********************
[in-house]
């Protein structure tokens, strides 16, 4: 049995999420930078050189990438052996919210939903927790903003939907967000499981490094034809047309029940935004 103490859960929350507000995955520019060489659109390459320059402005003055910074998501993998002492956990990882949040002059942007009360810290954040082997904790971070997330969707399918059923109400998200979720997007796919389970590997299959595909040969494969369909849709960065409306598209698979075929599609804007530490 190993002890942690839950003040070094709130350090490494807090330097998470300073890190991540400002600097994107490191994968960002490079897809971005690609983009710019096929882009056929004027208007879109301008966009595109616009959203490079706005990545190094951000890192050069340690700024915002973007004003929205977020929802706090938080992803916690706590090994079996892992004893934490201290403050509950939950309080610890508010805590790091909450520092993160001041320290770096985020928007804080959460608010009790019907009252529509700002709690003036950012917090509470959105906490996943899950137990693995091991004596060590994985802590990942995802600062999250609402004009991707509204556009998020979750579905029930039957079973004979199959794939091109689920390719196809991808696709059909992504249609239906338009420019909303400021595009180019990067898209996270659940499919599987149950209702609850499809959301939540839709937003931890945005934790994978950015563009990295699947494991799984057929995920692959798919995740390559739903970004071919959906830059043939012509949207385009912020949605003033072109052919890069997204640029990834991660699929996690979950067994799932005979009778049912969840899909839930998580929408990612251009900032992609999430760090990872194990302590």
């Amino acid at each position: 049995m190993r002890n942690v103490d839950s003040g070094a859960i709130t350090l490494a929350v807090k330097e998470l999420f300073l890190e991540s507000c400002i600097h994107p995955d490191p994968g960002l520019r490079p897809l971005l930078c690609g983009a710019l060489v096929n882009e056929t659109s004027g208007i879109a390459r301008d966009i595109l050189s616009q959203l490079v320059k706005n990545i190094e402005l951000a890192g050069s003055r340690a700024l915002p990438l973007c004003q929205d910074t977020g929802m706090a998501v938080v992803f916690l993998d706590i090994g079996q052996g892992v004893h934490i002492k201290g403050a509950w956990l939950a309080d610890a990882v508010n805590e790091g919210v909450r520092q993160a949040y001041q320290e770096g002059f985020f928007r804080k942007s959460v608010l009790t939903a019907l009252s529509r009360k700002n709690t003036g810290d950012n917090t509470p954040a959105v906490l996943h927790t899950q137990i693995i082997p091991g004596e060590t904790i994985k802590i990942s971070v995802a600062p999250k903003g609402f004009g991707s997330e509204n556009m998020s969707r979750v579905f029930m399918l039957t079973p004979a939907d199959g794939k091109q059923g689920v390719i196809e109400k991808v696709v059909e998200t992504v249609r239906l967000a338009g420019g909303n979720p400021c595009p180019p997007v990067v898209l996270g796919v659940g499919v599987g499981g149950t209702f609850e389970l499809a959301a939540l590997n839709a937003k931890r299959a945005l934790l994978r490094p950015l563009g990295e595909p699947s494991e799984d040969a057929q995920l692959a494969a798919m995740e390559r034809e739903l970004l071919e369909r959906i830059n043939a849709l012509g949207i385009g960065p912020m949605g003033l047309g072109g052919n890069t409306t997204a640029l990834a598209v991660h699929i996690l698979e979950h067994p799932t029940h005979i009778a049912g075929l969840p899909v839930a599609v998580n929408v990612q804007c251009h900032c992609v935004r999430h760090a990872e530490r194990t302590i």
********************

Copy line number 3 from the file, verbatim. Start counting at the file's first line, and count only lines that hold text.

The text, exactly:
């Amino acid at each position: 049995m190993r002890n942690v103490d839950s003040g070094a859960i709130t350090l490494a929350v807090k330097e998470l999420f300073l890190e991540s507000c400002i600097h994107p995955d490191p994968g960002l520019r490079p897809l971005l930078c690609g983009a710019l060489v096929n882009e056929t659109s004027g208007i879109a390459r301008d966009i595109l050189s616009q959203l490079v320059k706005n990545i190094e402005l951000a890192g050069s003055r340690a700024l915002p990438l973007c004003q929205d910074t977020g929802m706090a998501v938080v992803f916690l993998d706590i090994g079996q052996g892992v004893h934490i002492k201290g403050a509950w956990l939950a309080d610890a990882v508010n805590e790091g919210v909450r520092q993160a949040y001041q320290e770096g002059f985020f928007r804080k942007s959460v608010l009790t939903a019907l009252s529509r009360k700002n709690t003036g810290d950012n917090t509470p954040a959105v906490l996943h927790t899950q137990i693995i082997p091991g004596e060590t904790i994985k802590i990942s971070v995802a600062p999250k903003g609402f004009g991707s997330e509204n556009m998020s969707r979750v579905f029930m399918l039957t079973p004979a939907d199959g794939k091109q059923g689920v390719i196809e109400k991808v696709v059909e998200t992504v249609r239906l967000a338009g420019g909303n979720p400021c595009p180019p997007v990067v898209l996270g796919v659940g499919v599987g499981g149950t209702f609850e389970l499809a959301a939540l590997n839709a937003k931890r299959a945005l934790l994978r490094p950015l563009g990295e595909p699947s494991e799984d040969a057929q995920l692959a494969a798919m995740e390559r034809e739903l970004l071919e369909r959906i830059n043939a849709l012509g949207i385009g960065p912020m949605g003033l047309g072109g052919n890069t409306t997204a640029l990834a598209v991660h699929i996690l698979e979950h067994p799932t029940h005979i009778a049912g075929l969840p899909v839930a599609v998580n929408v990612q804007c251009h900032c992609v935004r999430h760090a990872e530490r194990t302590i």